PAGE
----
• The FACC also plans to do another mural project with 6-10 murals, similar to the summer 2023 project, in parking spots and/or on Frisco’s multi-use pathways.

This work session was an open conversation between Frisco Town Council and the Frisco Arts and Culture Council.  Town Council lauded the “parklet awkward” murals that were created by local artists during the summer of 2023 and encouraged the FACC to continue temporary murals and more permanent murals, such as the tunnel mural which is planned for the summer of 2024. Town Council encouraged the FACC to maintain these more permanent murals into the future by paying special attention to their yearly maintenance. The FACC was also encouraged to involve youth in mural projects and explained that they were recently approached by a local student to potentially provide a graffiti wall. The FACC was also asked about the space needs for a future “art lab”, and Town Council also voiced their appreciation for the upcoming sound and lighting workshops, as well as for the FACC past and planned involvement and support for local events.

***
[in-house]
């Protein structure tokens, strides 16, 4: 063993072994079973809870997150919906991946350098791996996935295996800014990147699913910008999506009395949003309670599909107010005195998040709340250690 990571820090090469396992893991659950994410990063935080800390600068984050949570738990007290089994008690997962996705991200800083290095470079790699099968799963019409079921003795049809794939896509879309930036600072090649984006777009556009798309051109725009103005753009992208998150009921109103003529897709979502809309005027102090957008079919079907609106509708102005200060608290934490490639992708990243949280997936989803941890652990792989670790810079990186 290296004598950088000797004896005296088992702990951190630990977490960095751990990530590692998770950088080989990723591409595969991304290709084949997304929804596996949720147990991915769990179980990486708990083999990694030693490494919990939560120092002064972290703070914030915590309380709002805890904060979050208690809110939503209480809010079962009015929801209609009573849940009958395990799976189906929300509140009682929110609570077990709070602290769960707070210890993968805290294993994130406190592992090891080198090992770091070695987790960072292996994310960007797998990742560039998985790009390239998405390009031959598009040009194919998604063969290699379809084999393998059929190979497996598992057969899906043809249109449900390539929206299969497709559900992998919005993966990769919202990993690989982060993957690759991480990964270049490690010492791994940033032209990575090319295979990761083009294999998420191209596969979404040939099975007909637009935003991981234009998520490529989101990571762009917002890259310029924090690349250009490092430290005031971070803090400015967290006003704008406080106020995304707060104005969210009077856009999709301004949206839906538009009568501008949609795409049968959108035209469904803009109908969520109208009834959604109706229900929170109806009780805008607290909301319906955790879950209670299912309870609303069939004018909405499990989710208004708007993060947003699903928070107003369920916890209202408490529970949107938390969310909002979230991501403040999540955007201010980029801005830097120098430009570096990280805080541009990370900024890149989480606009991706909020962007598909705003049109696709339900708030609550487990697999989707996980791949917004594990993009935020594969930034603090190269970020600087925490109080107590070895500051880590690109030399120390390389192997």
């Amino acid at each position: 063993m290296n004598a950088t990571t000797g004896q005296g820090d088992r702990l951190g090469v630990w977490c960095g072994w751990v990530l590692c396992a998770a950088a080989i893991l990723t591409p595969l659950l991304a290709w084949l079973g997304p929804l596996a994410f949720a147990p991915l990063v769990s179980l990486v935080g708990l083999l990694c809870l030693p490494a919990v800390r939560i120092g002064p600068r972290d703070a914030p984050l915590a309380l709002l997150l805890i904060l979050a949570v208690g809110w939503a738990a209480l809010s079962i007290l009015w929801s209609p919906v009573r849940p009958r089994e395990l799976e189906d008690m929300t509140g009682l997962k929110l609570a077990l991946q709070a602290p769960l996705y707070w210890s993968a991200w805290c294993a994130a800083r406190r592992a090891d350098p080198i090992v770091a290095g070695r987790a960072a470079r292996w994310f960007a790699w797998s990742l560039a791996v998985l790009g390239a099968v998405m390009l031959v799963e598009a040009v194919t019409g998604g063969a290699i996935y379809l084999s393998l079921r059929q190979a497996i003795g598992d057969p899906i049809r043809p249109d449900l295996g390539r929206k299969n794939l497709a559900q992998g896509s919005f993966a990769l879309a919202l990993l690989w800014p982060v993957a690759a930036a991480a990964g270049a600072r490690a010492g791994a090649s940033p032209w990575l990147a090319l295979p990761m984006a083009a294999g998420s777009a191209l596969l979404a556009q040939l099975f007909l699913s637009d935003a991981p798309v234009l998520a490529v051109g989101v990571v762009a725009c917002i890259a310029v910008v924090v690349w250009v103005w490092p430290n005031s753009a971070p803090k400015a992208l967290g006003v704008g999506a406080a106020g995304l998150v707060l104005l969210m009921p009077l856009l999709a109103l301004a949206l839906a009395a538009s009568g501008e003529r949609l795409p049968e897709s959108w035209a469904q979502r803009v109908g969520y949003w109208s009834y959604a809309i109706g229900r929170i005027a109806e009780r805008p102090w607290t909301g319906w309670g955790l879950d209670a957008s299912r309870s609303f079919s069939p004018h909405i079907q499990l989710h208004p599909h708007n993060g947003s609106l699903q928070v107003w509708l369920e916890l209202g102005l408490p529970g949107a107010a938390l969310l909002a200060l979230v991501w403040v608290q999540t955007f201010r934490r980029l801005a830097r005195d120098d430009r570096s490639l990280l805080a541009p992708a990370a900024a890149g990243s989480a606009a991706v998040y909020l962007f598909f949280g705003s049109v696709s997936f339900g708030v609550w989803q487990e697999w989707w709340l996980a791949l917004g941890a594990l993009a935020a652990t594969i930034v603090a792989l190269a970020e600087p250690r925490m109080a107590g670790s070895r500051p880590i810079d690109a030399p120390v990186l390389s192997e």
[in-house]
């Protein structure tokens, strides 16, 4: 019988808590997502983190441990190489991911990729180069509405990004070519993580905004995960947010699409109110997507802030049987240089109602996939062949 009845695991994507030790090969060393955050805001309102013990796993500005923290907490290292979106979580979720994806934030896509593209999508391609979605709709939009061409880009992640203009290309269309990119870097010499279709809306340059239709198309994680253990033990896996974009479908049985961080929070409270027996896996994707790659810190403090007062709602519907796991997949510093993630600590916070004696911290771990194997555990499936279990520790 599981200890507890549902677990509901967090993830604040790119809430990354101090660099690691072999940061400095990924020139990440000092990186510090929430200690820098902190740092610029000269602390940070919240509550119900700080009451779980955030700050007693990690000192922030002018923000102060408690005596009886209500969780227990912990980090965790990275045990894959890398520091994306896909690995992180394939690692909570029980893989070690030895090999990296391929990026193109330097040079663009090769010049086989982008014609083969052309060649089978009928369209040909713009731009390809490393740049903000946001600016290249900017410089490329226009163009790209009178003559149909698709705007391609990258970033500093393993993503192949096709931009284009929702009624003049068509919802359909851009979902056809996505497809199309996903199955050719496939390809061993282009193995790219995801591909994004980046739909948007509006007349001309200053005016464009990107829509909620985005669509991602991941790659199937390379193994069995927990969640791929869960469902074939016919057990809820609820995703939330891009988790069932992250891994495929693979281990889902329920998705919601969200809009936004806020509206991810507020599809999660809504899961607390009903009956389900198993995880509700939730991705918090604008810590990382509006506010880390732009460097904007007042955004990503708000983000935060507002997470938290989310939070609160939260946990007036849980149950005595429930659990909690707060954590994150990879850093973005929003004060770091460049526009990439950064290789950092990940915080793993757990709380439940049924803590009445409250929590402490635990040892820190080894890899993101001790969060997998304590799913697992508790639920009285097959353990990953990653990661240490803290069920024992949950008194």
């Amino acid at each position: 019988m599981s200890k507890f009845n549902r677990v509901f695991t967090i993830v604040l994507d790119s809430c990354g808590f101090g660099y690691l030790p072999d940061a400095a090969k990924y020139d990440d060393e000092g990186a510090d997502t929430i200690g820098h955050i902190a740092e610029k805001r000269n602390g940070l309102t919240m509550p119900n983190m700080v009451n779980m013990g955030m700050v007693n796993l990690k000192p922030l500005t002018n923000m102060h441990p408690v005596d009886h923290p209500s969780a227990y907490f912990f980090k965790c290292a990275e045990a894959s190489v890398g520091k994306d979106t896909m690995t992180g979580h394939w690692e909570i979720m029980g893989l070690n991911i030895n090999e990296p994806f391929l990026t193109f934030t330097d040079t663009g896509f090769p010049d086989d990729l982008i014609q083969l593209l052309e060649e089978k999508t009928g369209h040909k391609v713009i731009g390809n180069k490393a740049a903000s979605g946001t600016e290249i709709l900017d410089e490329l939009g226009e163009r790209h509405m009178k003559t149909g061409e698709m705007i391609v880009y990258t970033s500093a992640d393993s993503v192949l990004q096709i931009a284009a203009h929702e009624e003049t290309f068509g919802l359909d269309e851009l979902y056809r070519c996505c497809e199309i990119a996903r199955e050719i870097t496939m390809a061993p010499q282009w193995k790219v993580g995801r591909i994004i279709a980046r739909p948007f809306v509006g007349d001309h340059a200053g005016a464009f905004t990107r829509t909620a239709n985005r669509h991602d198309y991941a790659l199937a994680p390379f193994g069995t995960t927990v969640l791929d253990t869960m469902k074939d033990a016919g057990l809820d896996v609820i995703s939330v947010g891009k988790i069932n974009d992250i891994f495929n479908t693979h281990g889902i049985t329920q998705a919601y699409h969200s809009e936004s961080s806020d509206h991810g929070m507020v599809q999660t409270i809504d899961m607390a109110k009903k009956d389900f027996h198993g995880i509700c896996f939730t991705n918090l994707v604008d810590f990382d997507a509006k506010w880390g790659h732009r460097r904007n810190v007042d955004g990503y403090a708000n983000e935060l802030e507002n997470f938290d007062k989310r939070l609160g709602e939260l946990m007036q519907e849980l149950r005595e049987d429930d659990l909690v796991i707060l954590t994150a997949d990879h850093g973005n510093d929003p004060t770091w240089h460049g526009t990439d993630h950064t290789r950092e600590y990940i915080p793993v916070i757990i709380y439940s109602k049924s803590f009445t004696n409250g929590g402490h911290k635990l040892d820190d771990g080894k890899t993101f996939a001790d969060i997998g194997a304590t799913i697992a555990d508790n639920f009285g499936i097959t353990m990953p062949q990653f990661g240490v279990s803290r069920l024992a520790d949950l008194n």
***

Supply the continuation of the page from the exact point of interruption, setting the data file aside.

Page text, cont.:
New Liquor License

On December 14, 2023, the Hotel Frisco sought approval of their application for a Tavern liquor license.

Staff recommended that Council approve the application based on the findings of the investigation, as outlined in the supporting staff report. Town Council approved the liquor license application for the Hotel Frisco.

Water Construction Standards Amendments